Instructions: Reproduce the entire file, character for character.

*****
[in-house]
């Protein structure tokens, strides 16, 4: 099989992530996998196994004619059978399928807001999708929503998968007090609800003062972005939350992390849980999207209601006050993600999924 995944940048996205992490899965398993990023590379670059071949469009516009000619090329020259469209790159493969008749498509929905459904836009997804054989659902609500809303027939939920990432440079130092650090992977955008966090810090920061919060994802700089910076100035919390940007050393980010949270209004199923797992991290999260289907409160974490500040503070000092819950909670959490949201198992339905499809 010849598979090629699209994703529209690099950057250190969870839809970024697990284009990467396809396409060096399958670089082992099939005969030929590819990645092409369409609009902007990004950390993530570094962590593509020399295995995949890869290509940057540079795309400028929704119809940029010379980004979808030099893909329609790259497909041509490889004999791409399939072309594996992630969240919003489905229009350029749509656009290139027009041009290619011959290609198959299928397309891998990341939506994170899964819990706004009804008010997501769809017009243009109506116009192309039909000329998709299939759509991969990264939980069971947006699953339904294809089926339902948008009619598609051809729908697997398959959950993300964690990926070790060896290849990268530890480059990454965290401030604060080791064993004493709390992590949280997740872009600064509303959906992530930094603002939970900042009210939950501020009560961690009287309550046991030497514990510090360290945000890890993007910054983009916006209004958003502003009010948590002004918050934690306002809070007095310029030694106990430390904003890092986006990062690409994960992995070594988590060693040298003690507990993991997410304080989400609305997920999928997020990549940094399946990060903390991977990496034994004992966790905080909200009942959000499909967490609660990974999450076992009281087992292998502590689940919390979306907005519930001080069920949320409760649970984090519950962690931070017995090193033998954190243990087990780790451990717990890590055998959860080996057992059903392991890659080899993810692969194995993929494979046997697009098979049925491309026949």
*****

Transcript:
[in-house]
């Protein structure tokens, strides 16, 4: 099989992530996998196994004619059978399928807001999708929503998968007090609800003062972005939350992390849980999207209601006050993600999924 995944940048996205992490899965398993990023590379670059071949469009516009000619090329020259469209790159493969008749498509929905459904836009997804054989659902609500809303027939939920990432440079130092650090992977955008966090810090920061919060994802700089910076100035919390940007050393980010949270209004199923797992991290999260289907409160974490500040503070000092819950909670959490949201198992339905499809 010849598979090629699209994703529209690099950057250190969870839809970024697990284009990467396809396409060096399958670089082992099939005969030929590819990645092409369409609009902007990004950390993530570094962590593509020399295995995949890869290509940057540079795309400028929704119809940029010379980004979808030099893909329609790259497909041509490889004999791409399939072309594996992630969240919003489905229009350029749509656009290139027009041009290619011959290609198959299928397309891998990341939506994170899964819990706004009804008010997501769809017009243009109506116009192309039909000329998709299939759509991969990264939980069971947006699953339904294809089926339902948008009619598609051809729908697997398959959950993300964690990926070790060896290849990268530890480059990454965290401030604060080791064993004493709390992590949280997740872009600064509303959906992530930094603002939970900042009210939950501020009560961690009287309550046991030497514990510090360290945000890890993007910054983009916006209004958003502003009010948590002004918050934690306002809070007095310029030694106990430390904003890092986006990062690409994960992995070594988590060693040298003690507990993991997410304080989400609305997920999928997020990549940094399946990060903390991977990496034994004992966790905080909200009942959000499909967490609660990974999450076992009281087992292998502590689940919390979306907005519930001080069920949320409760649970984090519950962690931070017995090193033998954190243990087990780790451990717990890590055998959860080996057992059903392991890659080899993810692969194995993929494979046997697009098979049925491309026949």